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Comment attirer plus de candidats et créer des offres d'emploi attrayantes à l'aide de l'IA.


Comment attirer plus de candidats et créer des offres d'emploi attrayantes à l'aide de l'IA.

  • Writer's pictureElizabeth Bromstein

How to use the STAR interview method

STAR is a well-known method for answering behavioural questions in the job interview. Here’s how to use the STAR interview method.

Do you know that you’re supposed to prepare answers and stories before the job interview but struggle to do it? Have no fear. The STAR method is here. A tried and true trick to help you answer tricky job interview questions, the STAR method will make your life easier and help you stand out in the job interview. Here’s how.

Situation, Task, Action, Result

STAR is an acronym for:

  1. Situation

  2. Task

  3. Action

  4. Result

How to use the STAR interview method

The method is a strategy that can help you structure your responses to behavioural questions that require stories and examples of your conduct in professional situations (though sometimes you might have a great story about something that happened outside of a professional setting, which can be great too). These questions might start with “Tell me about a time ….” For example, “Tell me about a time when you solved a problem,” or “Tell me about when you faced opposition at work and what you did about it.”

These questions are asked based on the assumption that how you have behaved in the past is a predictor of how you will behave. They’re looking for stories that include examples of the hard and soft skills and qualities they want in an employee, like people skills, communication skills, ability to work independently, creativity, flexibility, problem-solving skills, and all the other good stuff employers are usually looking for in a new hire.

Your answers should contain narratives that paint you in the best possible light and make you sound like an efficient problem solver who works well with others and gets results.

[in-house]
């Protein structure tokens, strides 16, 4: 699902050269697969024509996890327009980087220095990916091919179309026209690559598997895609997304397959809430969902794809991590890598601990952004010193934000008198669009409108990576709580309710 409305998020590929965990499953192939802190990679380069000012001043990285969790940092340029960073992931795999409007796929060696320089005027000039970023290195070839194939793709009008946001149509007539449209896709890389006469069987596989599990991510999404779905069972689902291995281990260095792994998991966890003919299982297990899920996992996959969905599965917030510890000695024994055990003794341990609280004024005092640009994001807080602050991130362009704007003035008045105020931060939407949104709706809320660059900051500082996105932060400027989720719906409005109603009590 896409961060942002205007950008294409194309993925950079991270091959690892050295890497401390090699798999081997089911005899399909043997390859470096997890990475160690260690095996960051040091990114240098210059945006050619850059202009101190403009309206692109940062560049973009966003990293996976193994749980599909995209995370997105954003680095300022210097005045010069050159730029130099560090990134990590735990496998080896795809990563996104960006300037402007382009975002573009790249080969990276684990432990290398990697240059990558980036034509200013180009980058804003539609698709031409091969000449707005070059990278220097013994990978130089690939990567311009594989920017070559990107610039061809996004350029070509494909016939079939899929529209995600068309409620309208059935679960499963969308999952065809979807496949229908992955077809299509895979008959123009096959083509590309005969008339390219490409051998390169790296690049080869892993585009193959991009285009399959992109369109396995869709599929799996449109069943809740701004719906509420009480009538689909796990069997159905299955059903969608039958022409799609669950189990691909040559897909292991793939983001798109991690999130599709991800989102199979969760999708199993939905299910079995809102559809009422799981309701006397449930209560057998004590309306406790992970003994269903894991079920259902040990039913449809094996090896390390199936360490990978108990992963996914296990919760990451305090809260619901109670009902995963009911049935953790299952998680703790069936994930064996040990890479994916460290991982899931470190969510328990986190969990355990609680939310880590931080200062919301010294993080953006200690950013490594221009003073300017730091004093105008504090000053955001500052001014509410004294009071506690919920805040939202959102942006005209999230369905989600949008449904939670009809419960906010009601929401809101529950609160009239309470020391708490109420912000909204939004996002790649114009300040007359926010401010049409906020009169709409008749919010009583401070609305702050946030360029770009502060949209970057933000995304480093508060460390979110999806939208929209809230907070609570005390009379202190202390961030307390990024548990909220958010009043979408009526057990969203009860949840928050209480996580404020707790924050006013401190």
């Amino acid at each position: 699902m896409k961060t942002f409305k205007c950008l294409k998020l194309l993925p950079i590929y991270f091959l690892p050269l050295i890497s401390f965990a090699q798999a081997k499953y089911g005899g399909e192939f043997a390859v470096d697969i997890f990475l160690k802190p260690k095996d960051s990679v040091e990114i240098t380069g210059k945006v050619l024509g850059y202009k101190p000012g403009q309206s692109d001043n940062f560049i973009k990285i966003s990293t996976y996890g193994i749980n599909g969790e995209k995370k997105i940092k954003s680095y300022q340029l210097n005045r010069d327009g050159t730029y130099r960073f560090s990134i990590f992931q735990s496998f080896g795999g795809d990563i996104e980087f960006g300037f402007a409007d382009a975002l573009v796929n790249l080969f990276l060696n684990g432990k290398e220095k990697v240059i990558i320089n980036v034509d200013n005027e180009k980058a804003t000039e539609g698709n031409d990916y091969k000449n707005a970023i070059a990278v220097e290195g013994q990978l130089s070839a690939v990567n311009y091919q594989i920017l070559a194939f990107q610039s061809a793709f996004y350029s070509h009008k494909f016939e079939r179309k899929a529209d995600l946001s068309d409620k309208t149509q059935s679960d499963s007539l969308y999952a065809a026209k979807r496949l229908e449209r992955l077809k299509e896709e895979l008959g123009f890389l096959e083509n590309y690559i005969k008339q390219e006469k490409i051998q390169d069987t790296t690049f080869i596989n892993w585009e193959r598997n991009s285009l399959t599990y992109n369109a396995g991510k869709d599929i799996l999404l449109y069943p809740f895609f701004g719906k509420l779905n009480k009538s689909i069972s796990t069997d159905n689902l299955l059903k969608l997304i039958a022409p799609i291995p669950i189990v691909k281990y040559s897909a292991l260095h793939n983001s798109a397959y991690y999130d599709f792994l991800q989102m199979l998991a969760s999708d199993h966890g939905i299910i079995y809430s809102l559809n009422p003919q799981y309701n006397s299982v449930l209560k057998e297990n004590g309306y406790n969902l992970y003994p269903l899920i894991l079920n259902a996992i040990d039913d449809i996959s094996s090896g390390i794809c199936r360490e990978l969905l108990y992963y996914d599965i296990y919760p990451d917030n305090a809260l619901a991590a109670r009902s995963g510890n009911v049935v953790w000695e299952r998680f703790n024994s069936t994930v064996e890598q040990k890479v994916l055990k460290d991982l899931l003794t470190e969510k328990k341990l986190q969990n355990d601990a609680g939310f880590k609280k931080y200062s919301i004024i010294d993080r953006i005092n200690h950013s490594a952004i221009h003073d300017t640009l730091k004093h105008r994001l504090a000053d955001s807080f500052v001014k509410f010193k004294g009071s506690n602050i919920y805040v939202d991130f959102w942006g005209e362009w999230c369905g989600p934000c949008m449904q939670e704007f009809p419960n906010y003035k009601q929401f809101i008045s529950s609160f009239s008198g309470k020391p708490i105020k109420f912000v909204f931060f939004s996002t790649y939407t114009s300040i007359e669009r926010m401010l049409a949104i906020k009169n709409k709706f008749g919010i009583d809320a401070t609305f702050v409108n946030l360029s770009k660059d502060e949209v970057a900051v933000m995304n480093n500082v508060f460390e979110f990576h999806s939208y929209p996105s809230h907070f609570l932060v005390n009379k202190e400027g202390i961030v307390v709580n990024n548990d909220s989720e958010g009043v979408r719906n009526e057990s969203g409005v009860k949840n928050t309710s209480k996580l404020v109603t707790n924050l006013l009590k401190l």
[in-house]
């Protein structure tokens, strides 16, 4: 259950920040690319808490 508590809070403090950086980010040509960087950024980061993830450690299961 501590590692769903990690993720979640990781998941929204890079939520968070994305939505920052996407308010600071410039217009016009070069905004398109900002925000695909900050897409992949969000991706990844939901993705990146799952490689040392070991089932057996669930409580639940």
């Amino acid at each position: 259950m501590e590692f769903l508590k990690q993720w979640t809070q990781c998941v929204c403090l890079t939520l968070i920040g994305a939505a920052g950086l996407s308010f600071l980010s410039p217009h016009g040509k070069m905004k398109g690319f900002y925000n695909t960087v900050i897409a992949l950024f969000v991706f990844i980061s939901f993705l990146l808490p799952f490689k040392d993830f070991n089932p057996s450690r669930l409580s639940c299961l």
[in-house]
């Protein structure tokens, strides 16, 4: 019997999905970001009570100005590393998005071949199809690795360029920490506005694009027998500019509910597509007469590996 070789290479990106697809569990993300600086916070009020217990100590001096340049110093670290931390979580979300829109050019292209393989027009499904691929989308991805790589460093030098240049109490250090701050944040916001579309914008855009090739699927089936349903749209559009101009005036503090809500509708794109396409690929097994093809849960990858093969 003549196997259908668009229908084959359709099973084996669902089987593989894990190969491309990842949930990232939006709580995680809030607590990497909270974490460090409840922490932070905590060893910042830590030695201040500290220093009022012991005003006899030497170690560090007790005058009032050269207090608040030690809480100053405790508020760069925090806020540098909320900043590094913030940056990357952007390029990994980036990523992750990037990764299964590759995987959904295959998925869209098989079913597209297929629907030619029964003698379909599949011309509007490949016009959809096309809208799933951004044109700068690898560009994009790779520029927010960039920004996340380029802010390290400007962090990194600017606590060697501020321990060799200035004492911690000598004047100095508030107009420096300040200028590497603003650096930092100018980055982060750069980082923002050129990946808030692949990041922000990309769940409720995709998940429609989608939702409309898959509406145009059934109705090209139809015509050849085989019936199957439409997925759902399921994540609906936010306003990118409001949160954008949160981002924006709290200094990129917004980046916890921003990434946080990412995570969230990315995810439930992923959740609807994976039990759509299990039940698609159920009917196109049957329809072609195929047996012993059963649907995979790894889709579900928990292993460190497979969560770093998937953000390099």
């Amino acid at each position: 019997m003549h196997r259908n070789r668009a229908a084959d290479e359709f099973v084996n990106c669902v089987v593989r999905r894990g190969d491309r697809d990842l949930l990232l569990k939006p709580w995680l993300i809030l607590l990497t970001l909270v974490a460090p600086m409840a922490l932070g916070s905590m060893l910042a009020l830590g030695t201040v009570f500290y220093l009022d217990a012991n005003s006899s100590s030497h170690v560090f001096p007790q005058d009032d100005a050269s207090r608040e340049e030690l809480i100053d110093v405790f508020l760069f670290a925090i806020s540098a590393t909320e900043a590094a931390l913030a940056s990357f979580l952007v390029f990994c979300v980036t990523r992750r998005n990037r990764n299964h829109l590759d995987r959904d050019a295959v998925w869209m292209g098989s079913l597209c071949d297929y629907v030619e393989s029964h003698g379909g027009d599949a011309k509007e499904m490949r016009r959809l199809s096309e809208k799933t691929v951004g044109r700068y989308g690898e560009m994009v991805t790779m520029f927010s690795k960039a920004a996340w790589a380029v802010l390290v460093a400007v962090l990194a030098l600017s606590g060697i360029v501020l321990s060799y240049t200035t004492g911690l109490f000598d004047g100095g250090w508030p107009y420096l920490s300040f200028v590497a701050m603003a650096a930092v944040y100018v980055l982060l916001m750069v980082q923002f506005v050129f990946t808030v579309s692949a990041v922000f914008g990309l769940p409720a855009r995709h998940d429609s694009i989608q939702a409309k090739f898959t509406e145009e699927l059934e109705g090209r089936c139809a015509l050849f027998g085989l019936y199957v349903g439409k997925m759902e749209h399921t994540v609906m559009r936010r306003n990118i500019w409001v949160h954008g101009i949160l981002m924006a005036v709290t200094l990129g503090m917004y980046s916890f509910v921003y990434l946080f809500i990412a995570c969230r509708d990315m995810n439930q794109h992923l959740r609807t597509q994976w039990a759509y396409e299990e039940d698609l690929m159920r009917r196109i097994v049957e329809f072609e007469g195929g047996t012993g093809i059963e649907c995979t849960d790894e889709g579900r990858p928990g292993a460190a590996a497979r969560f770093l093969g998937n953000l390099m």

The STAR method allows you to paint this picture and frame it just so.

How does it work? Say the interviewer asks you to talk about a time when you accomplished a goal. First, you describe the situation, set the scene, and give details. Then you talk about the task that was yours to undertake or your responsibility in that situation. After that, you describe the action(s) you took to accomplish the task and the results of those actions.

So, it might look like this:

“When I took over the job, social media engagement was at an all-time low [this is the situation]. My job was to increase audience numbers and engagement quickly, and turn social media into a source of lead generation [ the task]. I performed a complete audit of the accounts and did an overhaul by removing inactive accounts, creating fresh educational content, posting on a daily schedule, and actively engaging with other accounts, including those of key micro-influencers [action]. Our social media audience tripled, our engagement increased, and social became a source of 10% of our marketing qualified leads within the first year [result].”

You can also give these answers when asked “what would you do if…” or “have you ever….” questions, as they are essentially the same thing. The interviewer might ask what you would do if you were asked to pull off a difficult task on a tight deadline, and you can say you have an example of this happening and describe how you did it.

How to prepare STAR answers

You can’t know what an interviewer will ask, but you can prepare stories to fit pretty much any question or situation. Look at the job posting for skills and qualifications highlighted in the role. As mentioned above, most employers are looking for the same soft skills, and you can guess what they are. These include people skills, communication skills, ability to work independently, creativity, adaptability, problem-solving skills, and others. Find stories that demonstrate that you possess these skills.

These stories can all usually be used to answer more than one question. A tale of how you solved a problem might also fit as an answer to dealing with a conflict, and for a time, you dealt with adversity or had to get creative. Prepare five or six of them that could act as responses to different questions, and make sure you have enough of them that you don’t run out. Write them down, memorize them and practice telling them.

Keep your STAR method stories at the ready. They are an important part of the interview. To help prepare your STAR stories ahead of time, check out the ten most popular interview questions.

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